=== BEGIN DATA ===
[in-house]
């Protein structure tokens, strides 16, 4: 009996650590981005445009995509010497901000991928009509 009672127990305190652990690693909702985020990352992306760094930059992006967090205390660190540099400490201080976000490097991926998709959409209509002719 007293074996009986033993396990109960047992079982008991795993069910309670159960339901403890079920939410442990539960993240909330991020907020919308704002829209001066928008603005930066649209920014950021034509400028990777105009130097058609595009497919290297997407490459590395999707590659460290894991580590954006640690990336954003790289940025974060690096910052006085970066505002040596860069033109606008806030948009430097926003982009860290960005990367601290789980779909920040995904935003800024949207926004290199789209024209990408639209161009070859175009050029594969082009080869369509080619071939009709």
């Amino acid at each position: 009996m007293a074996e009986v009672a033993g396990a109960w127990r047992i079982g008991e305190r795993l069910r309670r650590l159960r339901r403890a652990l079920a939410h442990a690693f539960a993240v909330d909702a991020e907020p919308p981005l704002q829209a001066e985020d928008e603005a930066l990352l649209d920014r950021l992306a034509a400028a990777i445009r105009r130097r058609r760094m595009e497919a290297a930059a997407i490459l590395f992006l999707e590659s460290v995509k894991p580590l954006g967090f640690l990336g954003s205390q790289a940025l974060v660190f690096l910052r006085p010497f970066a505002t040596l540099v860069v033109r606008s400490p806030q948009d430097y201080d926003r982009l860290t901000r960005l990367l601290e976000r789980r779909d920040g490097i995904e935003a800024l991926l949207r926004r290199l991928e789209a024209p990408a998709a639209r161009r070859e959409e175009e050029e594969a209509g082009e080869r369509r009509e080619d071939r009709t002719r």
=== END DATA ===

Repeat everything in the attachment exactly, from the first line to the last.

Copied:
[in-house]
């Protein structure tokens, strides 16, 4: 009996650590981005445009995509010497901000991928009509 009672127990305190652990690693909702985020990352992306760094930059992006967090205390660190540099400490201080976000490097991926998709959409209509002719 007293074996009986033993396990109960047992079982008991795993069910309670159960339901403890079920939410442990539960993240909330991020907020919308704002829209001066928008603005930066649209920014950021034509400028990777105009130097058609595009497919290297997407490459590395999707590659460290894991580590954006640690990336954003790289940025974060690096910052006085970066505002040596860069033109606008806030948009430097926003982009860290960005990367601290789980779909920040995904935003800024949207926004290199789209024209990408639209161009070859175009050029594969082009080869369509080619071939009709």
């Amino acid at each position: 009996m007293a074996e009986v009672a033993g396990a109960w127990r047992i079982g008991e305190r795993l069910r309670r650590l159960r339901r403890a652990l079920a939410h442990a690693f539960a993240v909330d909702a991020e907020p919308p981005l704002q829209a001066e985020d928008e603005a930066l990352l649209d920014r950021l992306a034509a400028a990777i445009r105009r130097r058609r760094m595009e497919a290297a930059a997407i490459l590395f992006l999707e590659s460290v995509k894991p580590l954006g967090f640690l990336g954003s205390q790289a940025l974060v660190f690096l910052r006085p010497f970066a505002t040596l540099v860069v033109r606008s400490p806030q948009d430097y201080d926003r982009l860290t901000r960005l990367l601290e976000r789980r779909d920040g490097i995904e935003a800024l991926l949207r926004r290199l991928e789209a024209p990408a998709a639209r161009r070859e959409e175009e050029e594969a209509g082009e080869r369509r009509e080619d071939r009709t002719r």